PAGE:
Job creation slowed sharply in March: Labor Dept.

The drop occurred because 16- to 19-year olds found jobs, likely at entry-level employers such as restaurants, which added almost 22,000 jobs last month.

After adding more than 200,000 jobs in each of the first two months of this year, the US economy gained only 98,000 jobs in March, according to the monthly report released Friday by the Bureau of Labor Statistics.

The March payroll gains compare with last year's average of 187,000 a month, a pace that analysts had forecast to decline to 181,000 in 2017. "The big storm hit during the sample week of the employment report and apparently delayed new hiring". Furthermore, the population ratio for prime age adults-a measure of the number of working adults are actually in the labor force-increased to 78.5 percent in this month, alone.

CNNMoney recently profiled an older blue-collar worker in Pennsylvania named Joe who had struggled for years to find a job after the Great Recession. The two-tenths of a percentage point drop in the unemployment rate from 4.7 percent in February took it to its lowest level since May 2007.

March marks the 78th consecutive month of job growth - the longest since official record-keeping began in 1939.

Construction, which had been helping to add to the count, added only 6,000 jobs in March. The unemployment rate for teens dropped to 13.7 per cent from 15 per cent. That figure is down from the 187,000 monthly average past year.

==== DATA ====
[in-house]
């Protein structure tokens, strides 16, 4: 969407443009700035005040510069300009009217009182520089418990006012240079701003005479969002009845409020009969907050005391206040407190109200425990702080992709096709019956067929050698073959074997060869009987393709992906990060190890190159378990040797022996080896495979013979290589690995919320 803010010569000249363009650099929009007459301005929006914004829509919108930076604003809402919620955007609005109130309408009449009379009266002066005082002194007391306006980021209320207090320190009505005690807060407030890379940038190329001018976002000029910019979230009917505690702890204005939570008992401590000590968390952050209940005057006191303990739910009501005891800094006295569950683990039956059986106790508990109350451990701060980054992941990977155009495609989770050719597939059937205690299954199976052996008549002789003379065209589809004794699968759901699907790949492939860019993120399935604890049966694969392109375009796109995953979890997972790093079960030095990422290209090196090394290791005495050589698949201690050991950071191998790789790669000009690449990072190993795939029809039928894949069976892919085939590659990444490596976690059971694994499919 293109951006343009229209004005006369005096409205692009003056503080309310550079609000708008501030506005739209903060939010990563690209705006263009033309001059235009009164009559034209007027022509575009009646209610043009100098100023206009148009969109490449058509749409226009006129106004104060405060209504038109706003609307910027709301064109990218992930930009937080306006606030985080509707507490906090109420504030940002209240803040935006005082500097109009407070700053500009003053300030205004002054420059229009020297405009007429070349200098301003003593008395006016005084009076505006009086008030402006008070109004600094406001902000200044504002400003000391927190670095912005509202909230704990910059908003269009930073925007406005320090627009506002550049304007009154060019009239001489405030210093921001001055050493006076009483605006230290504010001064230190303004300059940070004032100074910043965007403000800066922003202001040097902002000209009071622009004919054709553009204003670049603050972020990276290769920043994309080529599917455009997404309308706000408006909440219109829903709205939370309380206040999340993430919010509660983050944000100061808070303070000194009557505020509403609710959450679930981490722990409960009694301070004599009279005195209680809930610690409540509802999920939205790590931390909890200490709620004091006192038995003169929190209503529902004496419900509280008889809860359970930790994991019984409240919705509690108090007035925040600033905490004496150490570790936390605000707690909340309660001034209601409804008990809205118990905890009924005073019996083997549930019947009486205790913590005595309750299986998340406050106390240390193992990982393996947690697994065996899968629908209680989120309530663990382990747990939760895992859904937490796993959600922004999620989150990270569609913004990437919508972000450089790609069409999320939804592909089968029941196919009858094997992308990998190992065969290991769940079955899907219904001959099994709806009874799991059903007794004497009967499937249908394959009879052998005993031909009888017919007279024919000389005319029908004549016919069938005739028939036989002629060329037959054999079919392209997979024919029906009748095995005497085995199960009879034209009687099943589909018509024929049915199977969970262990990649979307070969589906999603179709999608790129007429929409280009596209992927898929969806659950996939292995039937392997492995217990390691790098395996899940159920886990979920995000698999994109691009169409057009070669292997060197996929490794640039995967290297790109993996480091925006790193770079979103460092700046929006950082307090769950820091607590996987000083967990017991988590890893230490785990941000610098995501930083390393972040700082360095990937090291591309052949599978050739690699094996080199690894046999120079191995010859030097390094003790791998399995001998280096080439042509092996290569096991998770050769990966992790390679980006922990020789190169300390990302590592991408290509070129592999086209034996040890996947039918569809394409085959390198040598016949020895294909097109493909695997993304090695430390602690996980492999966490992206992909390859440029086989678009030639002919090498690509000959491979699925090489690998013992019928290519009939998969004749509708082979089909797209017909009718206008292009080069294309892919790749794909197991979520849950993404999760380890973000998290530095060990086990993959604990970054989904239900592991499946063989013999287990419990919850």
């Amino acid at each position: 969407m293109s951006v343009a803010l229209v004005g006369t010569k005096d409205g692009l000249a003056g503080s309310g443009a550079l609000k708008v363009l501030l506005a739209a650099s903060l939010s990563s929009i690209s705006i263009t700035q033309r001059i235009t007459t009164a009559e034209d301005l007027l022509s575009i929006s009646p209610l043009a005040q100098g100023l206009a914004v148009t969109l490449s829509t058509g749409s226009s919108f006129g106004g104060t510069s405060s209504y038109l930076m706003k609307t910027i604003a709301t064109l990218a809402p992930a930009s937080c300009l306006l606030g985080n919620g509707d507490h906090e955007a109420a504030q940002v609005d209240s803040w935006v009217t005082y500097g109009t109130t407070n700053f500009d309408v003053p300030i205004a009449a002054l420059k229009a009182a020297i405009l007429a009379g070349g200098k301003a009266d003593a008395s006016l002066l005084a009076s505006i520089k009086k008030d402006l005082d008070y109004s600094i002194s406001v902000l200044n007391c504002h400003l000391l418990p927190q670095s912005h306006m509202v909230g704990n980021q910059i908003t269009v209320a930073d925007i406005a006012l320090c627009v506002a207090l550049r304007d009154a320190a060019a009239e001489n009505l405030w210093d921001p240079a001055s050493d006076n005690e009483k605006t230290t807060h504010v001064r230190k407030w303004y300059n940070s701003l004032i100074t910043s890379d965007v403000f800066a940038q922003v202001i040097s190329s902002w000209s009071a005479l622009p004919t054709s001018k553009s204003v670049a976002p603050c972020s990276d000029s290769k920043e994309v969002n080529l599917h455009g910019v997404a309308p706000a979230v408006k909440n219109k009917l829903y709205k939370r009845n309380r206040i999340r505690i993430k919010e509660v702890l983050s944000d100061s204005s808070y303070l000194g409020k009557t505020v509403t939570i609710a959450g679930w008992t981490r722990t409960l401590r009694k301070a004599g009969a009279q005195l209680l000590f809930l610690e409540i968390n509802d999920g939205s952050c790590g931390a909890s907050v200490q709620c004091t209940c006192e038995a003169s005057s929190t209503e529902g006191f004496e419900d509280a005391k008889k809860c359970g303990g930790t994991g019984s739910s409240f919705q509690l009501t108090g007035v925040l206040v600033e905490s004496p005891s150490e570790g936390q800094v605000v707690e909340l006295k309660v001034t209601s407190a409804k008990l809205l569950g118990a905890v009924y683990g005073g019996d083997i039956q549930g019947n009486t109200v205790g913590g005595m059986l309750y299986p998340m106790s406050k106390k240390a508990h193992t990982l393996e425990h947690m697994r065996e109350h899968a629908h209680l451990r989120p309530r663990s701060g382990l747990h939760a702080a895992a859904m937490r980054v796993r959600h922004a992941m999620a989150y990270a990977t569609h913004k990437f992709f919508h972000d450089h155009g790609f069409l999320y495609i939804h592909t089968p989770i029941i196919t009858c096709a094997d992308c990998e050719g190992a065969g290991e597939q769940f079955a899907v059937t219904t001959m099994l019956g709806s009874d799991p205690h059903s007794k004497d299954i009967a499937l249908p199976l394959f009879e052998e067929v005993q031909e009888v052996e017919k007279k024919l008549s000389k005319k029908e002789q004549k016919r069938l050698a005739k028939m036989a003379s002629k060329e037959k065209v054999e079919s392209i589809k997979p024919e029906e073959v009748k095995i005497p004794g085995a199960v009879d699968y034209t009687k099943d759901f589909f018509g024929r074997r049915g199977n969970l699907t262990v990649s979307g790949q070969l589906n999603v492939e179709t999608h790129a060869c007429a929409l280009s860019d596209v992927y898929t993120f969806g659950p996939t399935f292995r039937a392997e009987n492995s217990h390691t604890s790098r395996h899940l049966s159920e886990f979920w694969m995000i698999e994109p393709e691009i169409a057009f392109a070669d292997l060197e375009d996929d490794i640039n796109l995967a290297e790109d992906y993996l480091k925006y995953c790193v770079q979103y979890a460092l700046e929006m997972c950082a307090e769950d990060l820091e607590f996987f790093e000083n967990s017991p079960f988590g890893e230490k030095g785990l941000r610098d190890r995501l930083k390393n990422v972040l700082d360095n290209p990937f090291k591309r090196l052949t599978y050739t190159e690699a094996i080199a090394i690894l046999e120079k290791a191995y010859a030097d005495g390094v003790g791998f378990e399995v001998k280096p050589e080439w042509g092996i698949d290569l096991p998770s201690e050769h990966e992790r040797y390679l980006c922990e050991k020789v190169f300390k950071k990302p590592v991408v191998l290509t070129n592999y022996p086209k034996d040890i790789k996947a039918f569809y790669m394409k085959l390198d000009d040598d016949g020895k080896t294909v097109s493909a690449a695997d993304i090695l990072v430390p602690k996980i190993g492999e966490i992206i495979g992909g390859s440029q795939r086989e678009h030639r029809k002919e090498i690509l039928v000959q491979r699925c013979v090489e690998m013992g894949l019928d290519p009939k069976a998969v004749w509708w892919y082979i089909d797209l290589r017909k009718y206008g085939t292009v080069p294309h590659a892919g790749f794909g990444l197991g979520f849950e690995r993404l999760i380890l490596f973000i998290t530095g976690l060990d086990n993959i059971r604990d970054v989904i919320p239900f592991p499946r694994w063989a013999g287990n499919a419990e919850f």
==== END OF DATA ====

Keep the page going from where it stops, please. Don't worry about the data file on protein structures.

How did the unemployment rate manage to drop so much when the job gain was so weak?

But in a sign there is still slack in the economy, the hourly wages of permanent employees rose by just 0.9 percent from March 2016.

Economists polled by Reuters had estimated initial claims to fall to 250,000 in the latest week.

The manufacturing sector added 24,400 positions - mostly in Ontario and to a lesser degree in Alberta - to climb back up to the same level it was 12 months earlier.

Construction added 6,000 jobs, down from 59,000 jobs added the previous month.

The number of jobs created in February was revised down from 235,000 to 219,000, while the figure for January was revised down from 238,000 to 216,000.

LaSalle Network chief executive Tom Gimbel comments, "Companies that are growing want to hire really good people, and when you have an unemployment rate under 5 percent, there's a shortage of them".

However, hiring slowed substantially in March, President Trump's second full month in office. Other industries showed little change last month, including wholesale trade, transportation and warehousing, leisure and hospitality, information, and government. With these revisions, total nonfarm employment gains during the two-month period were 38,000 less than previously reported. Over the past 3 months, job gains have averaged 178,000 per month.

Retail trade didn't see good numbers in February (30,900 jobs were lost), and that was true again in March (29,700 jobs were lost).

  • Zachary Reyes